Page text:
from The American Heritage® Dictionary of the English Language, 4th Edition
- adj. Of or relating to Wales or its people, language, or culture.
- n. The people of Wales.
- n. The Celtic language of Wales. Also called Cymric.
from Wiktionary, Creative Commons Attribution/Share-Alike License
- proper n. A surname for someone who was a Welshman or a Celt.
- proper n. A breed of pig, kept mainly for bacon.
Middle English Walische, from Old English Wælisc, from Wealh, foreigner, Welshman, Celt, perhaps of Celtic origin.(American Heritage® Dictionary of the English Language, Fourth Edition)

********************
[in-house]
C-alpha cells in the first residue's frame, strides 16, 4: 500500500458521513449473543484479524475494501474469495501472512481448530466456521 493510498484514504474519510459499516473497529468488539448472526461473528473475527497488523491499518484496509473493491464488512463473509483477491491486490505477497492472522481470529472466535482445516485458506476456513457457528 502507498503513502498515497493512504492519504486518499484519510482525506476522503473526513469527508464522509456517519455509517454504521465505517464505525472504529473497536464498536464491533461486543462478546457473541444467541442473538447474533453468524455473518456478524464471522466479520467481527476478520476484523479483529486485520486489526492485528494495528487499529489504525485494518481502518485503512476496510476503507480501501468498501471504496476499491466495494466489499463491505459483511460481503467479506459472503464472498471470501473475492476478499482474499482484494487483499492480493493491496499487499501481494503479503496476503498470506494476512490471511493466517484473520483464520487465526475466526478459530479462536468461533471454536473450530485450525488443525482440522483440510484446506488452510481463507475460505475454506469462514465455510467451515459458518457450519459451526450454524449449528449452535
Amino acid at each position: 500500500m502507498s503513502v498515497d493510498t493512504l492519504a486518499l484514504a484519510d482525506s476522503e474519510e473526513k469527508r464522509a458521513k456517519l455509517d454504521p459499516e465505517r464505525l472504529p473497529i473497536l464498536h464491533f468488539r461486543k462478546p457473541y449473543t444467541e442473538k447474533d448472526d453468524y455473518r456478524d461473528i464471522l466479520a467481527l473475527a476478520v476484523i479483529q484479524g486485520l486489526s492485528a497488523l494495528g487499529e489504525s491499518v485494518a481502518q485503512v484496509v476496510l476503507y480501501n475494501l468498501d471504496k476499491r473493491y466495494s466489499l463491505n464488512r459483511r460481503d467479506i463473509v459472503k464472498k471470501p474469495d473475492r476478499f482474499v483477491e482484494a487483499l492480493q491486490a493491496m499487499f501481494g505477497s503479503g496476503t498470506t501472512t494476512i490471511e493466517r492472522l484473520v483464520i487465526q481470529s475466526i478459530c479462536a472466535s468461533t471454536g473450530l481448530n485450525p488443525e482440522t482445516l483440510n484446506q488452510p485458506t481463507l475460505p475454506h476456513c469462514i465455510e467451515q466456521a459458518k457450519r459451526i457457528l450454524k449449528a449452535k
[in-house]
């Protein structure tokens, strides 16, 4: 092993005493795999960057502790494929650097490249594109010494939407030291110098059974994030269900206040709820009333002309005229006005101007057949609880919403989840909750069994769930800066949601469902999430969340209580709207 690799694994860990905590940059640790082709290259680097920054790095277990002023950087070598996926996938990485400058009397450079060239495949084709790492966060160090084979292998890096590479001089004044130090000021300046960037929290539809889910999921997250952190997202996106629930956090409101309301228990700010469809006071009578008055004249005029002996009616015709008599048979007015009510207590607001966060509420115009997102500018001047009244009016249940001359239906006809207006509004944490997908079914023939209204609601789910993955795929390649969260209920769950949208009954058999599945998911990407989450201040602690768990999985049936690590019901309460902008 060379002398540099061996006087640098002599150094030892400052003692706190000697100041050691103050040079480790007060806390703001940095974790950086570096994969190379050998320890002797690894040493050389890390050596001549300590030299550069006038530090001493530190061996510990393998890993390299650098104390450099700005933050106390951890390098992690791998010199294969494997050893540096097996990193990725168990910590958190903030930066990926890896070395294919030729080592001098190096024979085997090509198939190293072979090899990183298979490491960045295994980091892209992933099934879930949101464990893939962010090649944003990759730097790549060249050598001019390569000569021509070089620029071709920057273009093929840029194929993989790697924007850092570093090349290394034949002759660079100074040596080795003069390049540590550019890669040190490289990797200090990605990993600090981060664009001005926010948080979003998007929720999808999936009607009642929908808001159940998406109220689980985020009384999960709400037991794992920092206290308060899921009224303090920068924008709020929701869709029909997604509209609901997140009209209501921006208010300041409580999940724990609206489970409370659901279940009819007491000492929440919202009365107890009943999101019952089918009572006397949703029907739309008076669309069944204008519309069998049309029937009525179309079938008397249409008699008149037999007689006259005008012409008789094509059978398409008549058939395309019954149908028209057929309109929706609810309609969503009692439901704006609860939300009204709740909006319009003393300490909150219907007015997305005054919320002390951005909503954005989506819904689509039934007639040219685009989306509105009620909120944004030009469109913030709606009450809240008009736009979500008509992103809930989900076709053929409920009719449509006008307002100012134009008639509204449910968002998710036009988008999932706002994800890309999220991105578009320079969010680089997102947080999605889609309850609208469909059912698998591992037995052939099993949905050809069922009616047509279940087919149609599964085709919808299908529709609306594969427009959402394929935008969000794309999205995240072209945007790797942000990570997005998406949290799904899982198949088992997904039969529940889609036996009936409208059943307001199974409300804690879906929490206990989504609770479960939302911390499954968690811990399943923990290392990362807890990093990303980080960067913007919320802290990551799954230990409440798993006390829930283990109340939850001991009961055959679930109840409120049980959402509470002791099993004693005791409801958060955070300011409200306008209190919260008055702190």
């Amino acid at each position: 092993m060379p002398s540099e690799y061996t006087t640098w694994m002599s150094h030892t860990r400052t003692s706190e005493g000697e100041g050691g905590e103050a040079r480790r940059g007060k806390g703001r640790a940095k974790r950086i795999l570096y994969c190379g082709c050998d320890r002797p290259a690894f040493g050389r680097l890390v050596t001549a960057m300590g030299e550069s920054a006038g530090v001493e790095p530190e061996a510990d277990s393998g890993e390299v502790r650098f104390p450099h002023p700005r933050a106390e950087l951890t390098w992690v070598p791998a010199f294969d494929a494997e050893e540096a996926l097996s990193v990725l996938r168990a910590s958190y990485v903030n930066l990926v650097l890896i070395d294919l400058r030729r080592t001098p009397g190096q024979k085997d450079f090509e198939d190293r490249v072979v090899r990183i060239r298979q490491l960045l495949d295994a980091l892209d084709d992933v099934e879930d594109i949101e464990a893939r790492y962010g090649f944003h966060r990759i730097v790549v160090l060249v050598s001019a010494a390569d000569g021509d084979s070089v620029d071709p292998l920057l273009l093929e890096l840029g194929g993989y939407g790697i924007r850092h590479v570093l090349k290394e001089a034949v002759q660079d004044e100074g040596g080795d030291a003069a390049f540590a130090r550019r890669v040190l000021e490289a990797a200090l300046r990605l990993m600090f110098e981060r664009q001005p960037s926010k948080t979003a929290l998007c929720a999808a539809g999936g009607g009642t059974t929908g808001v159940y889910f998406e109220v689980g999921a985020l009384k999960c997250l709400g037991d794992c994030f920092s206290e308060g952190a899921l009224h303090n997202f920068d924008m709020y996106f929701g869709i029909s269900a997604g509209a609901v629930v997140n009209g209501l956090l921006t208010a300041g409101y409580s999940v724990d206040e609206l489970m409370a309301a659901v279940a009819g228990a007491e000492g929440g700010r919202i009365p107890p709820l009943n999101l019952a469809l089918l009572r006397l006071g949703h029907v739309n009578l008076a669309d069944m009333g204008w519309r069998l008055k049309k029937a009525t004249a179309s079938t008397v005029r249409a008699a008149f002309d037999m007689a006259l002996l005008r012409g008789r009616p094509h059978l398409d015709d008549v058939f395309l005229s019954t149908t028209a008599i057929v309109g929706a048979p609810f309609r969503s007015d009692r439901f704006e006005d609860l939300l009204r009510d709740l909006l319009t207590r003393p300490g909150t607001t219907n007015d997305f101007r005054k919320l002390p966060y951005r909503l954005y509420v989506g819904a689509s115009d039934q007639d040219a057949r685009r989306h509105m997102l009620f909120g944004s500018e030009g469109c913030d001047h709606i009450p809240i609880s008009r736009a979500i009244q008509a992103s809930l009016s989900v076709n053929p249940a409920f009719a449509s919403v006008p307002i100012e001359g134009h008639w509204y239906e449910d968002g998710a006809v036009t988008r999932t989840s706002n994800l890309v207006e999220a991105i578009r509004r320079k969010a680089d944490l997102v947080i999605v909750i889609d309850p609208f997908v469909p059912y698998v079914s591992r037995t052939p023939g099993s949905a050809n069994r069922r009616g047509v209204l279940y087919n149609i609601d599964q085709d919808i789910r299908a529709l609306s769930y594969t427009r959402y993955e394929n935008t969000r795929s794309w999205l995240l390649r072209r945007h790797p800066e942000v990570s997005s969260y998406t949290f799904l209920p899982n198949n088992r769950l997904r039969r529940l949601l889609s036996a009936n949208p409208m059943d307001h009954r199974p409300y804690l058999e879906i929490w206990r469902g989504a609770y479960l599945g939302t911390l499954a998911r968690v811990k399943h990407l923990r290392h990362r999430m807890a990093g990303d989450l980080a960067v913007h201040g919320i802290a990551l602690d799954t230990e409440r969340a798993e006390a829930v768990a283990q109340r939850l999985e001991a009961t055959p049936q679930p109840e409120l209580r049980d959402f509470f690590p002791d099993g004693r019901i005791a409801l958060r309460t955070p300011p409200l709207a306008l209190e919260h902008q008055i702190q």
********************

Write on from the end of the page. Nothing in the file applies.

Old English wīlisc, wylisc, from Proto-Germanic *walhiskaz (“Celt; later Roman”) (compare Dutch waals ("Walloon"), German (Swiss) welsch ("French; Romansch"), Danish vælsk ("French, Italian, southern European")), from *walhaz (“Celt”) (compare Old English wealh), probably from Gaulish tribal name Volcae (recorded only in Latin contexts), from volcos ("agile") (compare Old Irish folg ("agile, energetic")). This word was borrowed from Germanic into Slavic (compare Old Church Slavonic влахъ (vlachŭ, "Vlachs, Romanians"), Byzantine Greek Βλάχος (Bláchos)). (Wiktionary)